Schedule

Schedule

Sunday, December 21

1419202800 This Week in Tech

Monday, December 22

1419271200 Tech News Today
1419274800 Triangulation
1419280200 iPad Today
1419292800 Tech News 2Night

Tuesday, December 23

1419357600 Tech News Today
1419361200 MacBreak Weekly
1419368400 Security Now
1419375600 Before You Buy
1419379200 Tech News 2Night
1419382800 All About Android
1419391800 Padre's Corner

Wednesday, December 24

1419444000 Tech News Today
1419447600 Windows Weekly
1419454800 This Week in Google
1419465600 Tech News 2Night

Thursday, December 25

1419530400 Tech News Today
1419534000 Know How...
1419537600 Marketing Mavericks
1419543000 Coding 101
1419546600 Home Theater Geeks
1419553800 The Giz Wiz

Friday, December 26

1419616800 Tech News Today
1419638400 Tech News 2Night

Saturday, December 27

1419706800 The Tech Guy

Sunday, December 28

1419793200 The Tech Guy
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Monday, December 29

1419876000 Tech News Today
1419879600 Triangulation
1419885000 iPad Today
1419897600 Tech News 2Night

Tuesday, December 30

1419962400 Tech News Today
1419966000 MacBreak Weekly
1419973200 Security Now
1419980400 Before You Buy
1419984000 Tech News 2Night
1419987600 All About Android
1419996600 Padre's Corner

Wednesday, December 31

1420043400 FLOSS Weekly
1420048800 Tech News Today
1420052400 Windows Weekly
1420059600 This Week in Google

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Know How...

In case you didn't know this is Episode 123

Know How... 40

Overclocking 101

April 17 2013

Ryan Shrout comes by show us how to make overclocking happen.

What is overclocking?

Overclocking is taking a processor (or a number of other devices) and running it above specified clock rates for increased performance.

In the old days, you'd have to do this via physical switches on the motherboard. These days, you can do it via software. Practically speaking, overclocking a CPU will allow you to get some more performance for things like video editing, video encoding or transcoding and development work.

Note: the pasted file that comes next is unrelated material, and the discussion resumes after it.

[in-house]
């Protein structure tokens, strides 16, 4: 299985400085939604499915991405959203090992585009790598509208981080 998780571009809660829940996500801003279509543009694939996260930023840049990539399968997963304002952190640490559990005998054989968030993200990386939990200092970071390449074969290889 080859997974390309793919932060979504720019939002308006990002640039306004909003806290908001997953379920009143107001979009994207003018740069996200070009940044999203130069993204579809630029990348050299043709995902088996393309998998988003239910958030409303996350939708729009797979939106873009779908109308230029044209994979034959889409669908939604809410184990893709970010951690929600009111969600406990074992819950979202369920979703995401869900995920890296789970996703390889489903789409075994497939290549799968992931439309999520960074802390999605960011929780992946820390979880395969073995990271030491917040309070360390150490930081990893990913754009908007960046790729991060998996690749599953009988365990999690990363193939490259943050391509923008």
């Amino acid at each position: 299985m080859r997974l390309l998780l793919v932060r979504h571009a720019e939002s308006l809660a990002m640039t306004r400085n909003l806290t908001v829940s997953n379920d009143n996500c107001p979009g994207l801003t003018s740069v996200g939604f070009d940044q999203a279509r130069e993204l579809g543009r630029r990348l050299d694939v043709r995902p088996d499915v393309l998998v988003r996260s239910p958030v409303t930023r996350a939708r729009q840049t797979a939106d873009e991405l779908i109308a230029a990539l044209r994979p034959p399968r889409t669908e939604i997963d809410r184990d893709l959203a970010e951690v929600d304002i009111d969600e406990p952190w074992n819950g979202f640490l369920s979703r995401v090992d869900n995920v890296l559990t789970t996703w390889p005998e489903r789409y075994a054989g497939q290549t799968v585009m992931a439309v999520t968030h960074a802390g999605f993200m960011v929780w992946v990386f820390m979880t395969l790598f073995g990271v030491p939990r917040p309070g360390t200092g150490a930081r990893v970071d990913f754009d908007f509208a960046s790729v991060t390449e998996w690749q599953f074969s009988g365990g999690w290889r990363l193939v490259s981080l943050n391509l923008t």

Hardware

For our demo, we used the Asus P8Z77-V motherboard, but you can pretty much overclock on any motherboard from Asus or MSI.

You can overclock any Ivy Bridge processor, but Ryan says it's easier with the K-Series (like the 3770K or the 3570K) since these processors are unlocked.

Software

We're using Asus's Turbo V EVO software that comes with the motherboard we chose. It's also available as a free download (click the + next to Utilities) at Asus.

If you want to get extra performance out of your processor, you don't need to mess with each and every setting available in Turbo V EVO.

What to mess with

The main things you should take a look at are "BCLCK Frequency," (Base Clock Frequency) which is mixed with a multiplier known as the CPU multiplier. You'll want to adjust the ratio under the CPU Ratio section of the software by moving a slider. Increasing the ratio which change the frequency. If you increase the ratio too much, you could cause a system crash.

There are two ways to determine the best settings: You can do a search for the type of motherboard you have and dive into forums. Alternatively, you can experiment.

If you don't want to fiddle with that you can use the "Auto Tuning" feature of Turbo V EVO that allows the software to handle the process for you, but it might not give you the same performance you'd get by experimenting.

The software will let you save profiles, so you can test out different settings and switch easily.

For our setup, Ryan set the BCLK Frequency to 103.0, the CPU Voltage to 1.290 and the ratio to 44.0. Ryan suggests not increasing the voltage until you see instability.

Stress testing

We used the System Stability test in AIDA64 to test out our settings. It's safer to test things this way than just running your system only to find out something goes wrong during a mission critical event.

Connect with us!

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People: Leo Laporte